A local librarian received a national honor Wednesday night for her work providing cooking demonstrations and other programs at the San Francisco Public Library.
Lia Kharis Hillman was one of 10 librarians who was honored with the I Love My Librarian award at a ceremony in New York City. A former chef who worked at many local restaurants, Hillman was nominated for creating garden and food education programs in library branches across the city. Her goal was to help underserved families learn the importance of cooking at home by showing how self-prepared meals lead to good health.
"This whole thing is completely blowing my mind. People really want to learn these skills, but it goes beyond that -- they're astonished at how easy and accessible it all is, and how little time it takes," Hillman said.
Hillman also provided local children hands-on experience growing vegetables by building a garden in a patio at one of the libraries, and set up a seed-lending library so families could start their own gardens. It was while harvesting some of the crops from the garden that the idea to provide cooking demonstrations came to her.
"We were harvesting our first crop at the Mission garden and I had made this simple salad dressing," Hillman said. "The kids were taking different greens from the garden that they had grown and dipping it in the dressing. Many of them had never eaten salad before -- it's not part of the culinary cultural background. So when they tasted the salad, their eyes just popped; they couldn't believe how delicious it was."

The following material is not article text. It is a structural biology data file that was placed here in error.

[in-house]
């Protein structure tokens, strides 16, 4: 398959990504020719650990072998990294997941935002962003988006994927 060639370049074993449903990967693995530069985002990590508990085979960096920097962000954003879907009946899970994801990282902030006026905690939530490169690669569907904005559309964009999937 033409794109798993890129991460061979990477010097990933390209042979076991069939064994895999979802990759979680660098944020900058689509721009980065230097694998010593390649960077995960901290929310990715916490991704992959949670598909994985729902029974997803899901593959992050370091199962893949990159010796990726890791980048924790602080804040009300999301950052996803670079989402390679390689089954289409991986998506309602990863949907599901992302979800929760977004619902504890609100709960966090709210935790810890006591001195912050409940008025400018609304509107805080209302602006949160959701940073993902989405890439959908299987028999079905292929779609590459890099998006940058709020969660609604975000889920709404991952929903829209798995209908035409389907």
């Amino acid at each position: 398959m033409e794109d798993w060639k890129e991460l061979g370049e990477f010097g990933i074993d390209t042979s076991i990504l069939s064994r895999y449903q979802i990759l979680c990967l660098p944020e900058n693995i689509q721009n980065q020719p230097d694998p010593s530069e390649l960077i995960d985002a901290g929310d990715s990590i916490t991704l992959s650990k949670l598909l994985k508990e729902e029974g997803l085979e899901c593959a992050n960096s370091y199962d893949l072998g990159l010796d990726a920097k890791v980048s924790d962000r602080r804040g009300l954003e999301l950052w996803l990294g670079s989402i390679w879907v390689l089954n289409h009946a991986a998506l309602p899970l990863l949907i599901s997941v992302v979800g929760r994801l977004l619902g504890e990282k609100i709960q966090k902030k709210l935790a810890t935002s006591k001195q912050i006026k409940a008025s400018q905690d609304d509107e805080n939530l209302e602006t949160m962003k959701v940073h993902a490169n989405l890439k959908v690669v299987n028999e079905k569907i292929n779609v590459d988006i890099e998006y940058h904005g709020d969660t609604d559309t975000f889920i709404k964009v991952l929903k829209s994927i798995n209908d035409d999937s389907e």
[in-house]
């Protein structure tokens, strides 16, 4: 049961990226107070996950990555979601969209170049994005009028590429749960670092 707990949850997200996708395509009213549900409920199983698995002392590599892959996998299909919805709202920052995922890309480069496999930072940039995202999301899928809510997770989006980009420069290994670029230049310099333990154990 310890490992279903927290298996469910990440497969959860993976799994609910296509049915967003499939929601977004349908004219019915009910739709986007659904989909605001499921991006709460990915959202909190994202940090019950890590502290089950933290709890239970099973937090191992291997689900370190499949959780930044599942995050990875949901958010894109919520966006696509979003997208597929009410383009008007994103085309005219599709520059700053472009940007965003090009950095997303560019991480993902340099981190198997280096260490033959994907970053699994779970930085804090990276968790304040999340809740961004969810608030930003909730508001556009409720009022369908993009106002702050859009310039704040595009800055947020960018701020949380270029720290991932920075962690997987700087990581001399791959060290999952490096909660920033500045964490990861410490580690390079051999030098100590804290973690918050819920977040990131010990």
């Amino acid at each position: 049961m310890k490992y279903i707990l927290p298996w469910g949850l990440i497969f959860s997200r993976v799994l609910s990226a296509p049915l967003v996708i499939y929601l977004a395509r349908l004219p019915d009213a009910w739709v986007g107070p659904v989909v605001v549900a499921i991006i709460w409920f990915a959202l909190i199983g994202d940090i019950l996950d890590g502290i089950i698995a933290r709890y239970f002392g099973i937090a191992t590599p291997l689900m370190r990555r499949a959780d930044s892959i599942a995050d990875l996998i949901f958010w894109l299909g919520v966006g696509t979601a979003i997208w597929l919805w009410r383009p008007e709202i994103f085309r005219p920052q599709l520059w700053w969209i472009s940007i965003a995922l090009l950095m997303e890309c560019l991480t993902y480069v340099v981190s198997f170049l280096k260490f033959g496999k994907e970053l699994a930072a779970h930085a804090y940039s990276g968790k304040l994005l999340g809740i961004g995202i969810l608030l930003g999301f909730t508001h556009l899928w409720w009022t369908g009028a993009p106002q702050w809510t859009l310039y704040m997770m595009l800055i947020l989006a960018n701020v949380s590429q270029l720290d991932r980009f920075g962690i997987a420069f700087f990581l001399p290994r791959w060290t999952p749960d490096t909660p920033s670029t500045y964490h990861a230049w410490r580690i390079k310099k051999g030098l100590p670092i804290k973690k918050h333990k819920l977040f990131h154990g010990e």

She says had been trying to find a way to provide some kind of cooking education at the library since she began working there. Then Peter Wiley of Wiley Books provided funds to the library staff, challenging them to "bring the library into the future." Hillman applied and was one of four to receive funds, which she used to buy a Charlie Cart, a mobile kitchen for cooking demonstrations.
Since then, Hillman has provided numerous classes, and she says they're generally well-attended. They're also a lot of work to put on, but she says it's worth it.
"All the provisioning, all the planning -- it's labor intensive," Hillman says. "But the outcome far outweighs the amount of labor, and you don't even think about it."
Hillman also provides food demonstrations at the Heart of the City Farmers Market every Wednesday.
For beating out 1,100 nominated librarians, Hillman received a $5,000 award.